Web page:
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From Egypt to Canaan.

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Extensive trade in fish between Egypt and Canaan 3, years ago -- ScienceDaily

Faithful Follower [Paperback]. James Nelson Hyland. The first thing to know is that a great famine—like that mentioned in the Joseph story—occurred around BCE, give or take 25 years. To anchor the Joseph story in historical fact, we must assume that he was active during this period, around BCE, during the great famine crisis. However, new evidence shows that the Israelites actually did come to Egypt during the reign of Ramses II, due to a great famine around BCE; those at the time of Joseph who settled in the region of Ramses, however, can be correlated with the Jacob-el people from Edom.

There is Egyptian documentation about a group from Edom who migrated to Egypt because of famine, starvation, and thirst. Thus, it seems logical that the Egyptians would conscript these starving migrants as lowly physical laborers to build the city of Ramses. His writings are preserved in the work of the Jewish historian Josephus Flavius, who lived in the first century CE.

According to Manetho, a group called the Hyksos came from Canaan, overran Egypt, were driven out, went back to Canaan, and ultimately settled in Jerusalem. Later, the pharaoh named Amenophis, who wanted to come face to face with the gods, was told by his counselor that only if Egypt was cleansed of lepers would he be able to see the gods.

The lepers rebelled against Amenophis and appointed a leper priest called Osarseph as their leader. They despised the Egyptian gods and sacred animals, which they slaughtered, roasted, and ate. When the lepers were attacked, Osarseph sent messengers abroad to conscript a militia. He approached the Hyksos in Jerusalem, and they arrived in thousands from Canaan to help Osarseph and the lepers, at which point Osarseph changed his name to Moses.

Together, the lepers and the Jerusalemites formed a military power that took over Egypt, looted the Egyptian temples, profaned the idols, and slaughtered and ate the sacred animals. Amenophis fled Egypt and went to Ethiopia. Years later, Amenophis left Ethiopia with a huge army and returned to Egypt. Together with his now grown up son Ramses, he fought the joint forces of the lepers and the Jerusalemites, and pursued them into the Syrian mountains.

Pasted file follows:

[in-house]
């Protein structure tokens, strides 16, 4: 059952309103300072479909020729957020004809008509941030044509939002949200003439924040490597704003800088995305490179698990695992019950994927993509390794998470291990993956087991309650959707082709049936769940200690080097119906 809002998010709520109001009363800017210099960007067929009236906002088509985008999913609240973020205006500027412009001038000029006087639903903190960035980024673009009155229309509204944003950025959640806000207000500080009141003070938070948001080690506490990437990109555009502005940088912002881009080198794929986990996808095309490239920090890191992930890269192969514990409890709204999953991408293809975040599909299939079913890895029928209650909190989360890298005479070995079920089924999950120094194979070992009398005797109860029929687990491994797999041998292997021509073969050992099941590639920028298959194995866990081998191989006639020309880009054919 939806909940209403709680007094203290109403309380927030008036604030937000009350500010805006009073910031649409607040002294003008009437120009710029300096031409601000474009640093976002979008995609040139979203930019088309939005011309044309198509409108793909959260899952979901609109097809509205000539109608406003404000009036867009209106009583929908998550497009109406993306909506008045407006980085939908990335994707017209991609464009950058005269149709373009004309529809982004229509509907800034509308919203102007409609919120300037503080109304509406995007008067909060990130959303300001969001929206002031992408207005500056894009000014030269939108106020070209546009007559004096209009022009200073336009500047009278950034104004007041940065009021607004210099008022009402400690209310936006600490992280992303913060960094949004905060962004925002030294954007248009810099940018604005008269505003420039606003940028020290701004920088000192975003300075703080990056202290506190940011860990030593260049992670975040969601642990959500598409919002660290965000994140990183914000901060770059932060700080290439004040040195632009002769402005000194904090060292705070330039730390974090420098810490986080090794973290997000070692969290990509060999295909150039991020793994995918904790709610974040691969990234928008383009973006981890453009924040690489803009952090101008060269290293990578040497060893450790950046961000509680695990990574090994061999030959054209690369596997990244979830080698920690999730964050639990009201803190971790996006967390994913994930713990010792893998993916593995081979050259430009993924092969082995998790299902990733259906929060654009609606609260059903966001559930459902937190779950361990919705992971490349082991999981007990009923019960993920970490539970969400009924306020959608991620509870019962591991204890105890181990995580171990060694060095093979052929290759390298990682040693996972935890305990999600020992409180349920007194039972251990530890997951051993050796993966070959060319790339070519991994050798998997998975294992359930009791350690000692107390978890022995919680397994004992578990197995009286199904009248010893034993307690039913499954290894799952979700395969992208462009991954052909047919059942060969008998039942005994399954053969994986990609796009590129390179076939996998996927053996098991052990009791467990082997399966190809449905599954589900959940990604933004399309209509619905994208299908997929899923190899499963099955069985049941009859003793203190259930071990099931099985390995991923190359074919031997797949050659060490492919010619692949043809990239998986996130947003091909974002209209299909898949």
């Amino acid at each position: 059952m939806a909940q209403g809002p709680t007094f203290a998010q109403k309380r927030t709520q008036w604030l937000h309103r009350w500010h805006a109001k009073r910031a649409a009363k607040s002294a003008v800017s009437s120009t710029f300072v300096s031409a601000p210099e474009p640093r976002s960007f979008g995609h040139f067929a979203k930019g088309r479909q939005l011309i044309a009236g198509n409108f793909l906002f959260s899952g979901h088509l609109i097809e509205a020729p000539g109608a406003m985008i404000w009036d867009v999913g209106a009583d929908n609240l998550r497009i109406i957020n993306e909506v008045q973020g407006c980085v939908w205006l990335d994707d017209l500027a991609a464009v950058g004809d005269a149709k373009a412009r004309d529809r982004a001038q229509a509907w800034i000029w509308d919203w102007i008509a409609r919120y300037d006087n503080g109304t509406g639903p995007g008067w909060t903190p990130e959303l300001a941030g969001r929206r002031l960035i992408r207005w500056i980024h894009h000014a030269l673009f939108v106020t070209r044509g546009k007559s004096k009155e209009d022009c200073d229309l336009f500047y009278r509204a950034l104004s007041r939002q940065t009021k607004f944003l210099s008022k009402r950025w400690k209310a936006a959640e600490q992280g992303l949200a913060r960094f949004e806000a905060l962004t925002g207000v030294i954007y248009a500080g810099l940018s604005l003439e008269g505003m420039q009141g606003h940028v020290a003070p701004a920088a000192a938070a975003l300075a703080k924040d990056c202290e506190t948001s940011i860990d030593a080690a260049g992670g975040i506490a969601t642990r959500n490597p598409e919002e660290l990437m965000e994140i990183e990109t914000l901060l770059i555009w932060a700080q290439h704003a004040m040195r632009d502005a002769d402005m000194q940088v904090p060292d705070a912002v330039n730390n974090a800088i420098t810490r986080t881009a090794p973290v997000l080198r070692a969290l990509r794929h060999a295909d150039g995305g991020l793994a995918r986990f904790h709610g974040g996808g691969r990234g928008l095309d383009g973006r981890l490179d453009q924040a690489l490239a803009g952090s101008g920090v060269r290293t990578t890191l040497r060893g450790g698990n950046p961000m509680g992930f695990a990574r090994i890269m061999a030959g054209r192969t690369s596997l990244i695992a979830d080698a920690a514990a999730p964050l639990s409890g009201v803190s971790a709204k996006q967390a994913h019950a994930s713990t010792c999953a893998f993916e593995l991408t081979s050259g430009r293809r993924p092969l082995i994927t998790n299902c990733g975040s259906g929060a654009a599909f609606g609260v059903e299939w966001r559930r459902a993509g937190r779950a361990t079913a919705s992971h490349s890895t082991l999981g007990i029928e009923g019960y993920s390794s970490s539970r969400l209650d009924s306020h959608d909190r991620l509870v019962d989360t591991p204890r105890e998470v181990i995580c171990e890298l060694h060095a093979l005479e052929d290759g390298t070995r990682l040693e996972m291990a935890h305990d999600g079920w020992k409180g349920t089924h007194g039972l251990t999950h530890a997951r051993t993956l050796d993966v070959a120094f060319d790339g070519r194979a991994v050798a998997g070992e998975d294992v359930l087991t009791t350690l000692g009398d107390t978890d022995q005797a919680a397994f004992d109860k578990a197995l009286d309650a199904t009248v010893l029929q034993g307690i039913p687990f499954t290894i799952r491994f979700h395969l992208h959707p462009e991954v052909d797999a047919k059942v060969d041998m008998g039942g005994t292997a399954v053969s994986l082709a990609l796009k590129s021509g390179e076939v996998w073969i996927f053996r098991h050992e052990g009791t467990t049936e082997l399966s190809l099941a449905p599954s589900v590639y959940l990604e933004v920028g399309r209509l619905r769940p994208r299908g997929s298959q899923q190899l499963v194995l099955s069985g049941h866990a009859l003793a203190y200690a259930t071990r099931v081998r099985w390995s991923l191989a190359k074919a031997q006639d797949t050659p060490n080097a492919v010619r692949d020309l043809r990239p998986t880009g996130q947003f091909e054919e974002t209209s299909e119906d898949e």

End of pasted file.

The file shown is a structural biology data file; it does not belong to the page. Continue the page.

We have here a story of an ethnic group in Egypt that threatened the indigenous Egyptian religion and objected to the worship of Egyptian idols and sacred animals.

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This group was reinforced by people arriving from the north, from the direction of Canaan, and together they seized power over Egypt, until Pharaoh Amenophis, aided by his son Ramses, drove them out. And the children of Israel were fruitful and increased abundantly, and multiplied and grew exceedingly mighty; and the land was filled with them. And he said to his people, Behold, the people of the children of Israel are more and mightier than we: come, let us deal wisely with them; lest they multiply and it come to pass that when any war should chance, they also join our enemies and fight against us and so go up out of the land Exod.

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Here, too, is a scenario whereby an enemy from within joins forces with an enemy from without. Either way, this provides convincing evidence that a correlation between these narratives truly exists. The story of the exodus from Egypt is very complex and may be taken two ways. On the one hand, it is the story of a group of miserable slaves coerced into forced building labor in Egypt. Also, contrary to the notion that the Israelites were very downtrodden, other verses describe them as leaving Egypt with great wealth: God lends the people favor in Egyptian eyes, and the Egyptians give them gold and silver vessels Exod.

According to these verses, then, the exodus included a military element: armed Israelite soldiers and foreign mercenaries who came from abroad to help them. I think one can point precisely to the time when these events took place, based both on the biblical story and the Manetho tradition. We have to go back to the story of the Egyptian prime minister Bay-Joseph and the child pharaoh Siptah, whom Bay puts on the throne.

The Israelites flee from Egypt

Her reign only lasted two or three years, ca. We have two Egyptian documents on the subject: one is a huge papyrus, the largest in existence today. These two sources complement each other. The Harris Papyrus tells of a neglected Egypt, lacking a single ruler.

Who Were the Canaanites?

Each region had a local officer or king, and they quarreled and murdered each other. Then it says that someone took over the throne.

Numbers 33 (with text - press on more info. of video on the side)

This would mean that the text is about someone who appointed himself as a ruler, meaning he was not worthy to inherit the throne of the pharaohs and took power by improper means. He levies taxes on the entire country.

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He and his followers despoil the Egyptian gods and prohibit the bringing of offerings in the temples. The papyrus goes on to tell of a turning point when the Egyptian gods took pity on the land and restored the son born of them to power.